The next order of business was to deal with the rebellion that threatened the very fabric of Israel. David turned to Amasa who had accompanied him back to Jerusalem with the men of Judah. Amasa was now the commander of David’s army as he had promised.
“Call the men of Judah together to me within three days, and be here yourself” (verse 4a).
Amasa bowed and then left the throne room. He would begin on the king’s mission but he was in no hurry with this task. He still felt conflicted over his new position. He had served Absalom when he rose up against David and now here he was in David’s service after Absalom’s death. He wondered what would have happened if he had been by Absalom’s side during the battle. Would he have survived? He was under no illusion that Absalom would have been successful as the battle was clearly won by the Lord. But did he truly deserve this position? Would David’s men respect him in this place?
The three days had come and gone. Amasa and the men of Judah had not arrived. David would wait no longer. He would use his own faithful men. But he would send them out under the direction of Abishai, not Joab. David KNEW that it was at Joab’s hand that Absalom had died. He could not rightly accuse him as it was done in the throes of battle but Joab’s disobedience to David’s commands forever altered their relationship.
David called Abishai. Once he had arrived David shared his deep concern with him and set him about correcting the situation.
“Now Sheba the son of Bichri will do us more harm than Absalom. Take your lord’s servants and pursue him, lest he get himself to a fortified cities and escape from us” (verse 6b).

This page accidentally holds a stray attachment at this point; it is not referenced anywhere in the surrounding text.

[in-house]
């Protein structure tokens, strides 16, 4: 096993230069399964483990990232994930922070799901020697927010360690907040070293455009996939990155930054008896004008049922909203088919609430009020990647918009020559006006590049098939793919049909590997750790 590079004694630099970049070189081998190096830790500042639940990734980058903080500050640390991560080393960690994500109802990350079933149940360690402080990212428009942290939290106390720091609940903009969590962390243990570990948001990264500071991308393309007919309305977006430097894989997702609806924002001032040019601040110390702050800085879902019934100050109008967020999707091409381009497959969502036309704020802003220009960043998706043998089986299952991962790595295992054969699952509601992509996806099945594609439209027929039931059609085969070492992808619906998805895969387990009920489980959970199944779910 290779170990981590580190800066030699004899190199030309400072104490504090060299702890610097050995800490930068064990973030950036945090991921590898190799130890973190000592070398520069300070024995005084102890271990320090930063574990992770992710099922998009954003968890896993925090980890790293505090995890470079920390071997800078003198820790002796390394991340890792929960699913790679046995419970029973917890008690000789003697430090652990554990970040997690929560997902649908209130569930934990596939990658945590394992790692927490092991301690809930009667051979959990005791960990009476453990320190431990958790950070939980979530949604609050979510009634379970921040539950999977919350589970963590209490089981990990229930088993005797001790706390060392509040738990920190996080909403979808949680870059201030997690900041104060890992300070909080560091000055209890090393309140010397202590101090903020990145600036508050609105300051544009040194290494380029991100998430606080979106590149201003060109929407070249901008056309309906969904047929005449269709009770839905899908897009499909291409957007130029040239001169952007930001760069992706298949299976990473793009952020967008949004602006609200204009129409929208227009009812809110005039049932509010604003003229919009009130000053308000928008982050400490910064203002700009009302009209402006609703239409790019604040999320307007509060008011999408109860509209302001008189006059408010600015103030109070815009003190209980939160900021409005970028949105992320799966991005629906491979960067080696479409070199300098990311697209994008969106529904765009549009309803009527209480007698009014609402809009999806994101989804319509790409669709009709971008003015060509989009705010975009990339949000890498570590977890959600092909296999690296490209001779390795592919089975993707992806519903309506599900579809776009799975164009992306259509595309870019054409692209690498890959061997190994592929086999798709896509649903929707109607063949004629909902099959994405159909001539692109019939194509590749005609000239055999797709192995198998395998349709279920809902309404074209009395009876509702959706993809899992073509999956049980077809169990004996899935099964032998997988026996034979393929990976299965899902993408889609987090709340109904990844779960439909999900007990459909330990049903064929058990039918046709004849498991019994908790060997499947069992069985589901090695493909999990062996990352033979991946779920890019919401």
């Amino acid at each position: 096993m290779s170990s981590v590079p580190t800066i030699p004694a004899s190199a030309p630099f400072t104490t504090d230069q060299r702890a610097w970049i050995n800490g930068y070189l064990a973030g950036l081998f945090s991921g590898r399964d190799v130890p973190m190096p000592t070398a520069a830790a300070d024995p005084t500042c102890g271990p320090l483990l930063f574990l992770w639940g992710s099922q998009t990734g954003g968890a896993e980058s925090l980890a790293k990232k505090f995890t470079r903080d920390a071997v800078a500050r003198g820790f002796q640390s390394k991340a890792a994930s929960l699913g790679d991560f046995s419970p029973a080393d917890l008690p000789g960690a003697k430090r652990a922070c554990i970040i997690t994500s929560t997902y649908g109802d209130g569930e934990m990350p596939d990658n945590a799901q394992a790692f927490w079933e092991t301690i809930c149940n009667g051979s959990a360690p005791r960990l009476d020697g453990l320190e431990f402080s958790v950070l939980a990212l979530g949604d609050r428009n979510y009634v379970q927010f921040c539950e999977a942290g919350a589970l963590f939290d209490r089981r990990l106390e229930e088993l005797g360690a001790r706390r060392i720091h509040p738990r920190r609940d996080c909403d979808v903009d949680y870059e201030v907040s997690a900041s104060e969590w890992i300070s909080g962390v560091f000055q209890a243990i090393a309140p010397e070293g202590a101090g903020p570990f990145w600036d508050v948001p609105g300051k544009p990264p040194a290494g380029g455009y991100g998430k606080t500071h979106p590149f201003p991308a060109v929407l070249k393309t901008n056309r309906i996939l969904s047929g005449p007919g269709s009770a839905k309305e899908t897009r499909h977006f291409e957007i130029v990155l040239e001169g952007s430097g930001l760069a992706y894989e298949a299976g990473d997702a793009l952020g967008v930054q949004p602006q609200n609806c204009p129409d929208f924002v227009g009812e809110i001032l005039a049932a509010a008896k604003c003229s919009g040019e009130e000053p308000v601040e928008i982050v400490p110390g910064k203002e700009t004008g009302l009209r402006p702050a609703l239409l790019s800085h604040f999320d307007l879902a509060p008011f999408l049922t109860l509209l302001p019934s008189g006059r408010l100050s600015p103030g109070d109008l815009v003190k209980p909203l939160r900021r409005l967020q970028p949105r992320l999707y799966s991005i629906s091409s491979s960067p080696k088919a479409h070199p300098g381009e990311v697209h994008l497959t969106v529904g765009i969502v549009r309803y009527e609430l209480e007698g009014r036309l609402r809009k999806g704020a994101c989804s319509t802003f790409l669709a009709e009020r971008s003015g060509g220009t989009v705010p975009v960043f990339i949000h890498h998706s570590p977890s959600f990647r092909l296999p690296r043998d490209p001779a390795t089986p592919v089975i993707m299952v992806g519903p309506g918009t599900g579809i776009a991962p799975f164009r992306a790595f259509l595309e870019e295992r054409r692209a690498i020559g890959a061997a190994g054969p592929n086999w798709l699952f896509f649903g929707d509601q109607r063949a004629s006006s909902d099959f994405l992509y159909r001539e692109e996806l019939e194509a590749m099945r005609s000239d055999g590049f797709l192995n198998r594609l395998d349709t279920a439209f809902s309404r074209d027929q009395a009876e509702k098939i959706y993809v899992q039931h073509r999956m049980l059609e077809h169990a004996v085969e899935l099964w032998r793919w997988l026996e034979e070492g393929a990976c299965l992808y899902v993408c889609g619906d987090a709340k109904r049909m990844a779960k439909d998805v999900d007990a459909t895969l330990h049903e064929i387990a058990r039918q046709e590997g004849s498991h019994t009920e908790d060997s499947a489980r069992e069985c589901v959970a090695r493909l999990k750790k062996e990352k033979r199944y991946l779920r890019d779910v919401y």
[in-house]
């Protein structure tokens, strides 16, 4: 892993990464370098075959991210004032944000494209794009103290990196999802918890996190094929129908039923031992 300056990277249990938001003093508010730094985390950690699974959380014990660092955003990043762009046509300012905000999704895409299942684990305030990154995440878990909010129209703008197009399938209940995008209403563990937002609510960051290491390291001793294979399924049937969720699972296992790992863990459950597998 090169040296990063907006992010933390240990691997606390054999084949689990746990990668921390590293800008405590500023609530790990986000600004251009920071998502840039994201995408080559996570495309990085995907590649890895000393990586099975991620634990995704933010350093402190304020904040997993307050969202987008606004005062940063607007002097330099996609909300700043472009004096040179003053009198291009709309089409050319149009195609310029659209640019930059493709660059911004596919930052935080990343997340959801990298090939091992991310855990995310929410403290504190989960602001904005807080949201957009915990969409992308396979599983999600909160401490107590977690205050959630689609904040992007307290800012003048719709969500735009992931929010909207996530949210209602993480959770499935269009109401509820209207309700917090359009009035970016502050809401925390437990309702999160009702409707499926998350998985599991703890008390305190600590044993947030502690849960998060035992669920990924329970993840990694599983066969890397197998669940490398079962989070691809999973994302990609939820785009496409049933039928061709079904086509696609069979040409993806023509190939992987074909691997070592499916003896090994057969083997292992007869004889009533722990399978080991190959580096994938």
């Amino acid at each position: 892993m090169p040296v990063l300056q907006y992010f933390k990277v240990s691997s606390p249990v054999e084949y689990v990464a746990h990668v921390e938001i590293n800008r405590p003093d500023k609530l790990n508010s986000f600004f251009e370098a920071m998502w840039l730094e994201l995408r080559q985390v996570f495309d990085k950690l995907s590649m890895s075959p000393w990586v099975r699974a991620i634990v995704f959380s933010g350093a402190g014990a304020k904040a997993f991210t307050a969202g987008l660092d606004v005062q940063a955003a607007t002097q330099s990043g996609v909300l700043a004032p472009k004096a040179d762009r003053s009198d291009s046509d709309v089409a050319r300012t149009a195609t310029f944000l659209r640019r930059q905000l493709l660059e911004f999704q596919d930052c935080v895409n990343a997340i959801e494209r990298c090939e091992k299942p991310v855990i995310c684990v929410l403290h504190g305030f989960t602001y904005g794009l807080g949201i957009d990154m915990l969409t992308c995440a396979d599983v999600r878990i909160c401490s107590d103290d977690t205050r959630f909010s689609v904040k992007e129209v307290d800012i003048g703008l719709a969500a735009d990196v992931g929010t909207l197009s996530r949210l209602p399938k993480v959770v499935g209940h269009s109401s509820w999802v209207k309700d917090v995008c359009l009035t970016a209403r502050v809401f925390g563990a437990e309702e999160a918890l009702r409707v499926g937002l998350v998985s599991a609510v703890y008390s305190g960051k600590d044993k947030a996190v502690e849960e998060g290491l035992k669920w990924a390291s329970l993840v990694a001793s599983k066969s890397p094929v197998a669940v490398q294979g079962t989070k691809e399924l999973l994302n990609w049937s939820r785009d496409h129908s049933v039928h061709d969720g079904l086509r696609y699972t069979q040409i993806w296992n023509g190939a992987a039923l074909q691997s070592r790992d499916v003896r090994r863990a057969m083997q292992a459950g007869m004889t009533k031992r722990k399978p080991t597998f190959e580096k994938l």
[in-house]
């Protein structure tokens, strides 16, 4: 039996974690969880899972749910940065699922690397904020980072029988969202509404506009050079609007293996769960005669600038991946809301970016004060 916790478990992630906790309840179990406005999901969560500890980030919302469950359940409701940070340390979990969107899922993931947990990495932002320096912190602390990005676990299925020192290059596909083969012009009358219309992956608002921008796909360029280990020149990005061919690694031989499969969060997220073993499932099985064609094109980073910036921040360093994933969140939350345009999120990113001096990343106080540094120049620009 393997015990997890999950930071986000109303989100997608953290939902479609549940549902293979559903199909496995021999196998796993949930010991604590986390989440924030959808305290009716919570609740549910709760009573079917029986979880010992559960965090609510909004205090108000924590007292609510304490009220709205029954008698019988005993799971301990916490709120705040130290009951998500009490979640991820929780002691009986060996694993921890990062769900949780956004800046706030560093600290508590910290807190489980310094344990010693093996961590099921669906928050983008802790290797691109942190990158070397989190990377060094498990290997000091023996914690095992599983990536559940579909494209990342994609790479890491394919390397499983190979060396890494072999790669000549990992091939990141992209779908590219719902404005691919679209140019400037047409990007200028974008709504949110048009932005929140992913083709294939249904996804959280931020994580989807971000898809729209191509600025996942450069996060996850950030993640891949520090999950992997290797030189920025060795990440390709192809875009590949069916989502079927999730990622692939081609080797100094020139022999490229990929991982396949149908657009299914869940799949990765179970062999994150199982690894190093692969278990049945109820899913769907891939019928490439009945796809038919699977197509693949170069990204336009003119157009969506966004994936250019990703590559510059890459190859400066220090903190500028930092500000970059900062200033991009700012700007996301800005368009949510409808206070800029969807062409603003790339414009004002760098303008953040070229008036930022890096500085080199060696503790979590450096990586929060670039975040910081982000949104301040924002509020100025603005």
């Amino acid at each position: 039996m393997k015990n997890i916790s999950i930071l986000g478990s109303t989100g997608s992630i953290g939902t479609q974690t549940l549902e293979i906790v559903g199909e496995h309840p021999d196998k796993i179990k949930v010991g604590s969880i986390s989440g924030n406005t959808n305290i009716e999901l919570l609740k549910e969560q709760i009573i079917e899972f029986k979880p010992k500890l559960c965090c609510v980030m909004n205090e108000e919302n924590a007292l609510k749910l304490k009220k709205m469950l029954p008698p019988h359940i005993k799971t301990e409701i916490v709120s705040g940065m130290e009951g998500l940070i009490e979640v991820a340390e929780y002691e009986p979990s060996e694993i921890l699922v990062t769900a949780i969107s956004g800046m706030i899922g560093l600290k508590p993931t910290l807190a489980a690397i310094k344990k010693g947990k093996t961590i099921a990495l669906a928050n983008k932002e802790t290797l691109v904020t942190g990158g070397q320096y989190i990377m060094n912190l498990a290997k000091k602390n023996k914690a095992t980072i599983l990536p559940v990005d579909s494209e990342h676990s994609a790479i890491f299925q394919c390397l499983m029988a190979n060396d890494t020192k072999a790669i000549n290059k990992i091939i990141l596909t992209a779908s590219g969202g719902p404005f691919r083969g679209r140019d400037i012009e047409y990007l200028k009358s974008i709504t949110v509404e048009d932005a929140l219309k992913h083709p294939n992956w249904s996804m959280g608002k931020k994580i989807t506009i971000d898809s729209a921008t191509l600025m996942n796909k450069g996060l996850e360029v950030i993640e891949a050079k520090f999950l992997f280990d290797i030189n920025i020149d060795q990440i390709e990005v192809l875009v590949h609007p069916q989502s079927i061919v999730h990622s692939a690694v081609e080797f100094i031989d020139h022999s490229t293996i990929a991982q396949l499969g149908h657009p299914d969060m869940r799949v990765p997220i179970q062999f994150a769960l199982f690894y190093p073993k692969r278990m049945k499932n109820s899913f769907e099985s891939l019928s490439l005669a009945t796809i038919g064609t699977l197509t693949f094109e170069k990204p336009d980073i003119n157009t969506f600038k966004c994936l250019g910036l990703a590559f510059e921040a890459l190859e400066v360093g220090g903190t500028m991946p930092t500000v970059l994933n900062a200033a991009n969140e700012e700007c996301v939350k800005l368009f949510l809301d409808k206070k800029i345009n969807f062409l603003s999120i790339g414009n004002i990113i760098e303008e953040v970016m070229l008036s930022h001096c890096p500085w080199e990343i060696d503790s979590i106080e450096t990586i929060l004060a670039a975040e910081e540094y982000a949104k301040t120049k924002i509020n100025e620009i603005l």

Abishai gathered all David’s men. These men included Joab, the Cherethites, the Pelethites and all David’s mighty men. This was a force to be reckoned with.
David’s forces set out on the trail of Sheba. When they reached the great stone that is in Gibeon they encountered Amasa. He was coming to meet them.
Joab, who was dressed as a regular soldier came toward him. Under his garment Joab had hidden a sword in a sheath fastened to his thigh. As he came towards Joab the sword ‘fell out’ and into Joab’s hand. Amasa didn’t notice any of this happening. He was simply watching Joab as the two approached one another.
Joab had evil intent in his heart. This was the man the king had chosen to replace him with. And he couldn’t even be counted on to complete a simple task. Joab kept all this concealed in his heart and behind his smile.
“Is it well with you, my brother” (verse 9b) asked Joab as he met Amasa. Joab then took Amasa by the beard as if to kiss him and drew him in close. With his other hand though was the sword. As Amasa readied to embrace his cousin Joab thrust his sword into Amasa’s stomache and spilled his entrails on the ground with the first blow. He left Amasa there to bleed out and die.